Well over half of the new issue of Cinema Scope is now freely accessible online. Alongside such excellent pieces as Michael Sicinski’s on Ulrike Ottinger and Adam Nayman’s on Charlie Kaufman are two interviews and two reviews tied to four films that either have screened or are about to at the New York Film Festival. Editor Mark Peranson has the cover story, a conversation with Gianfranco Rosi, winner of the Golden Lion in Venice for Sacro GRA (2013) and the Golden Bear in Berlin for Fire at Sea (2016). Rosi began shooting his new film, Notturno, which screens as part of the NYFF’s Main Slate from next Tuesday through October 11, around three years ago in parts of Iraq, Kurdistan, Syria, and Lebanon ravaged by ISIS.
In 2013, Peranson, working with Raya Martin, cast filmmaker Alex Ross Perry (Her Smell) in La última película, “a remake, or perhaps a reimagining,” as Calum Marsh put it in the Village Voice, of Dennis Hopper’s The Last Movie (1971). Now Peranson has had Perry tackle Hopper/Welles, a 130-minute interview with Hopper conducted by Orson Welles in Los Angeles in November 1970, which would be, as Perry points out, after Hopper had completed “his totemic masterpiece” but before it was released, eviscerated by the critics, and ignored by moviegoers. At the time of Welles’s interview, in other words, Hopper was still the youngish maverick who had turned Hollywood upside down with his massive surprise hit, Easy Rider (1969).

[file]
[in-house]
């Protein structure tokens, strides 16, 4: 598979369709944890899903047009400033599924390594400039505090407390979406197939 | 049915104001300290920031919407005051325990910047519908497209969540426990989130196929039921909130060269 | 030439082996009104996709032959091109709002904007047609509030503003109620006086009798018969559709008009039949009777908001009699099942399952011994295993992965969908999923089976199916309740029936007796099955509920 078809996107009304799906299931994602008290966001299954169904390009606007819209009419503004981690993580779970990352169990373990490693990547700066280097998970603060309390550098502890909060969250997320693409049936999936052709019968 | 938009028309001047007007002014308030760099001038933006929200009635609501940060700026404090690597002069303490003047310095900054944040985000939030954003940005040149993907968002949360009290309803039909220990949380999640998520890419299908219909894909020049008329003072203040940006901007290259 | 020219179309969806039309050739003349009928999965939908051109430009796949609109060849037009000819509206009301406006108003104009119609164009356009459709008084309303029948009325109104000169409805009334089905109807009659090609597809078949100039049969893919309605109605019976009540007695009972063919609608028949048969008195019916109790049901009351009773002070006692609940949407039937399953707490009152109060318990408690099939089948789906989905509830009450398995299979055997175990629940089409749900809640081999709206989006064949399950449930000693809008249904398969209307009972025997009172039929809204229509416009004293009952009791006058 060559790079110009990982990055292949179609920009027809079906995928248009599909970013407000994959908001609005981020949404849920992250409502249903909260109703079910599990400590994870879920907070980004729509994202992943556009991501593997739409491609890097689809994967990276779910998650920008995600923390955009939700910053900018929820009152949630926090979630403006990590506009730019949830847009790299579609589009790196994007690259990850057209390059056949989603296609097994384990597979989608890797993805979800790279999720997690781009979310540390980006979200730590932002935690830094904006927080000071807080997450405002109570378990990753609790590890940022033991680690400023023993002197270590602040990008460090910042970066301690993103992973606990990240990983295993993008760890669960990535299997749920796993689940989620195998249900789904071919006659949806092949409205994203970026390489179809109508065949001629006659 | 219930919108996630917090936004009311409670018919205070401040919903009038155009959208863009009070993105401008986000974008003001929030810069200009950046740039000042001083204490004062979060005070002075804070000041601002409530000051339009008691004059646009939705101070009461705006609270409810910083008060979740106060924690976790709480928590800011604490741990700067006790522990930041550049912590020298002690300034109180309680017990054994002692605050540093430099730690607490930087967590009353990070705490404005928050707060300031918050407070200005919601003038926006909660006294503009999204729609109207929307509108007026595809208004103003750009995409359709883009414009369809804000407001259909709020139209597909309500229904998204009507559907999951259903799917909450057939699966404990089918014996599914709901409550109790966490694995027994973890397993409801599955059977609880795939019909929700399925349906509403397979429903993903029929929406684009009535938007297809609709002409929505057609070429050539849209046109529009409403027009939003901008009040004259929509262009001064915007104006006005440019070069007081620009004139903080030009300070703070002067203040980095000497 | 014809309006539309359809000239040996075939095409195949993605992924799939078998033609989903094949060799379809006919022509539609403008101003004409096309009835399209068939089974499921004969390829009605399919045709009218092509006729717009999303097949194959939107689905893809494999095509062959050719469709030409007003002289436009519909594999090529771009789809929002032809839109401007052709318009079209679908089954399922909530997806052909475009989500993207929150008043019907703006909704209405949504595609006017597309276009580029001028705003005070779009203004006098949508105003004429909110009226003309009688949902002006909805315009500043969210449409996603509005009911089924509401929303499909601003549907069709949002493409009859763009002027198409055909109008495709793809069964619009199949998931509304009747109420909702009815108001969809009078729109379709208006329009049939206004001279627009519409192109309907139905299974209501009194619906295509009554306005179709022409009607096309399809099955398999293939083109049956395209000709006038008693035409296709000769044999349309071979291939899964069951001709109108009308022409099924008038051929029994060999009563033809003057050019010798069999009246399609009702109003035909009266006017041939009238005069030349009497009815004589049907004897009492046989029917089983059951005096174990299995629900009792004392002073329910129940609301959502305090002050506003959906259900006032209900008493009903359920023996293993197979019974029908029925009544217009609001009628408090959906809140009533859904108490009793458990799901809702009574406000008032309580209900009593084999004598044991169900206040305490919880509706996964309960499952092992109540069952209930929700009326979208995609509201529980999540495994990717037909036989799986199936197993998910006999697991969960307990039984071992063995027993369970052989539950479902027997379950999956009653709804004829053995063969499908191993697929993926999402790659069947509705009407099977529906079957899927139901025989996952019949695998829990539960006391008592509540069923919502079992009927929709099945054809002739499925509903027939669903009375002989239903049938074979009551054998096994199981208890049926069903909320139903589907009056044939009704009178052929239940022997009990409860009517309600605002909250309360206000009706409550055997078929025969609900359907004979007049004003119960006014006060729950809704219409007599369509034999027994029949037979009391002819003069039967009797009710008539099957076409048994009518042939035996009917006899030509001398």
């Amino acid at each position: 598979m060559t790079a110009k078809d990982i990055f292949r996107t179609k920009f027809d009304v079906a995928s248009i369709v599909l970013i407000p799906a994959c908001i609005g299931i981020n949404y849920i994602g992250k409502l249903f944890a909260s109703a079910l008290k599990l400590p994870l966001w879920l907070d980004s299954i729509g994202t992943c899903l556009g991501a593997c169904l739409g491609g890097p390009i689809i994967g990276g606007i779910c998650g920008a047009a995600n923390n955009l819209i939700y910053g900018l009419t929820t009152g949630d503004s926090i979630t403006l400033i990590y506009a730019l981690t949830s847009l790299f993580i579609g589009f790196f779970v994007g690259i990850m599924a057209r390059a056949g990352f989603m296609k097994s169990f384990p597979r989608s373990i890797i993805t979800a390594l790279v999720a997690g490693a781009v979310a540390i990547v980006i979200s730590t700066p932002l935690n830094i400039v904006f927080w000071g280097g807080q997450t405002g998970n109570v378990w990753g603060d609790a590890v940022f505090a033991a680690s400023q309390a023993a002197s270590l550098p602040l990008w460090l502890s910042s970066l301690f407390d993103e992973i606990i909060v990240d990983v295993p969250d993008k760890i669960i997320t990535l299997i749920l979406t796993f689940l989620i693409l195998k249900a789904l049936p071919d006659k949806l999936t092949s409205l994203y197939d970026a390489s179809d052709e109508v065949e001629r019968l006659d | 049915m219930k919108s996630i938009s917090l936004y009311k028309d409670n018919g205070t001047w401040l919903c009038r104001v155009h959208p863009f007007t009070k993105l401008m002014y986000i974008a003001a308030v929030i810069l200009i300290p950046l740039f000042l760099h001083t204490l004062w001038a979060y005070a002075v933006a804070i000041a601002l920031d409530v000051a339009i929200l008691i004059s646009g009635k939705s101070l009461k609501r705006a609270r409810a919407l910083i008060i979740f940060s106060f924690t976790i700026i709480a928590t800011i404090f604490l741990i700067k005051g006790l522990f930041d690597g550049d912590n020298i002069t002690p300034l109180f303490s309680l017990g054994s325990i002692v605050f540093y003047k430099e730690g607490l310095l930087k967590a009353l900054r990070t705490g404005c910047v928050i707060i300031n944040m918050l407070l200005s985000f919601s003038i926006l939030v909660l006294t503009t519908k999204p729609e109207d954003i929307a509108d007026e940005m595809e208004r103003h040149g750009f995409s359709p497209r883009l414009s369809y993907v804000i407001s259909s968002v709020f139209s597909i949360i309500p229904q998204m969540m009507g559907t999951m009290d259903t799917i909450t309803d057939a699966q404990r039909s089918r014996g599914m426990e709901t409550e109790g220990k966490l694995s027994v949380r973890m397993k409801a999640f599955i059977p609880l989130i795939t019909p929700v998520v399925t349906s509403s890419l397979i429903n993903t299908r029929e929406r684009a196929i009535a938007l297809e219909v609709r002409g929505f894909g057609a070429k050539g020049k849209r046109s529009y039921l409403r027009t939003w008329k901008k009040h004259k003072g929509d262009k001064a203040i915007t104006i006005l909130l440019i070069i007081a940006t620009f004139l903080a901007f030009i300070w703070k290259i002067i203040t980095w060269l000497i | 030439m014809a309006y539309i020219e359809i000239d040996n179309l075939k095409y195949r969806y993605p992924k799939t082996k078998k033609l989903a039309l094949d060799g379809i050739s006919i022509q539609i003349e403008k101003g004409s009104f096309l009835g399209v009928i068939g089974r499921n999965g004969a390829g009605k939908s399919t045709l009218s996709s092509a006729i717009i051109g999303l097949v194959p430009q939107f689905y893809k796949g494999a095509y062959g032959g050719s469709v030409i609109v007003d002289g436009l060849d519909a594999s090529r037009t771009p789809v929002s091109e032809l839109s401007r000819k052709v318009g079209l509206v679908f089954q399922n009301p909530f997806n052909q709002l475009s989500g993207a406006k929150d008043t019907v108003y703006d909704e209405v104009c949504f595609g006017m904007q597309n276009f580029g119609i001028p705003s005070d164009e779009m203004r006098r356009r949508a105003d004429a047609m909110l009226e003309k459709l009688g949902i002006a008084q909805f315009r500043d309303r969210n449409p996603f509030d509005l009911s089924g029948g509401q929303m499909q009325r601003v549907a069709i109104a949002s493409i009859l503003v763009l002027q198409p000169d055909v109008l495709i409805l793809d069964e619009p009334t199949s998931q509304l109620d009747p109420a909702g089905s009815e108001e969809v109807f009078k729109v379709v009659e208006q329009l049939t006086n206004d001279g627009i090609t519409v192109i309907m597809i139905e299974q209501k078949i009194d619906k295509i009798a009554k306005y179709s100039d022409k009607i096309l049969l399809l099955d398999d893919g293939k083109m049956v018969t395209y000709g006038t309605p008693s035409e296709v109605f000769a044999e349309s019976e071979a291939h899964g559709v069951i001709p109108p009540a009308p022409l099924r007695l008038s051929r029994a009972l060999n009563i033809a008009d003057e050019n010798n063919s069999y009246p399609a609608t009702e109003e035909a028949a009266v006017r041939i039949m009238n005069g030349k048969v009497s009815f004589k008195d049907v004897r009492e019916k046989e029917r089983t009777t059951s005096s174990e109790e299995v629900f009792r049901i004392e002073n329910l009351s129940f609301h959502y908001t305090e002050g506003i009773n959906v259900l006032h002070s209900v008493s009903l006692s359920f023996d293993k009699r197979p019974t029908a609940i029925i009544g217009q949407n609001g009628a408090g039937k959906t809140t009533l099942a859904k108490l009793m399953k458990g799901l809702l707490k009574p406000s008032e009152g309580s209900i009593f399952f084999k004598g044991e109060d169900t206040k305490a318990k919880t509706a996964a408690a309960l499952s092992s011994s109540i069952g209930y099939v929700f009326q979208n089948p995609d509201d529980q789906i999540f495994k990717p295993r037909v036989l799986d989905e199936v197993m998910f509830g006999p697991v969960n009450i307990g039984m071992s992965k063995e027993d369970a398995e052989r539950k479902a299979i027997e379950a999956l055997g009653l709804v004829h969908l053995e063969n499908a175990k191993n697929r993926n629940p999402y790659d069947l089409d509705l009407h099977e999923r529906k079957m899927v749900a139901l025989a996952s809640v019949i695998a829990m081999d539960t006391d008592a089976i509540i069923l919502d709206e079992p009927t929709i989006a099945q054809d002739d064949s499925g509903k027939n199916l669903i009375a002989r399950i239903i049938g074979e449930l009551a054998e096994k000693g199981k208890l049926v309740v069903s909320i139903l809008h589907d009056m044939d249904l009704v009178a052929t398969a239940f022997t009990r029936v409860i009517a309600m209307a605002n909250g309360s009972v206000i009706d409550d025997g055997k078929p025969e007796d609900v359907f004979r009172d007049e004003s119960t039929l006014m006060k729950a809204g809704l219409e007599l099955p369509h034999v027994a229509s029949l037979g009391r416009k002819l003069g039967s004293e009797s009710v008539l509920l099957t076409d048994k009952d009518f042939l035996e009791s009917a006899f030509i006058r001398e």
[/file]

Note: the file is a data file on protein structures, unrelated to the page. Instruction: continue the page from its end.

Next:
The NYFF’s limited rental windows for the other two films covered in Cinema Scope have already opened and closed, unfortunately, but they’ll most definitely be back in one form or another. Filmmaker, DJ, and radio personality Ephraim Asili opened the inaugural edition of the festival’s new Currents program with The Inheritance, which James Lattimer calls “a playful, erudite, and boundary-blurring examination of what performing Black theory, literature, music, and testimony in a contemporary Philadelphia commune might set in motion. Given even greater topicality by the current moment, Ephraim Asili’s first feature has no problems transcending it, not least in its insistence on continuity and process. Too smart to trade in conventional activism and too wry and funky to feel overly academic, Asili’s unique project is ultimately about intertwining theory and practice and making sure both are passed on to the next generation, an idea that reverberates far beyond the walls of the house.”
Jordan Cronk has spoken with Asili for Artforum, and for Cinema Scope, he’s interviewed Nicolás Pereda, whose ninth feature, Fauna, has also screened in the Currents program. “Following a decade working at the intersection of fiction and documentary, Pereda has, in recent years, mostly forgone the aesthetics of nonfiction in favor of a unique form of narrative cinema in which real-world issues and anxieties are couched in forms at once grave and fantastical,” writes Cronk in his introduction. “Fauna charts a sidelong course around one of Mexico’s more pressing sociopolitical concerns—the impact of narco culture on Mexican society and its troubling representation in the media—by situating its characters within a subtly expanding dramaturgical framework in which notions of performance and identity are made to blur and reanimate as the narrative shifts between the quaint and the cryptic.”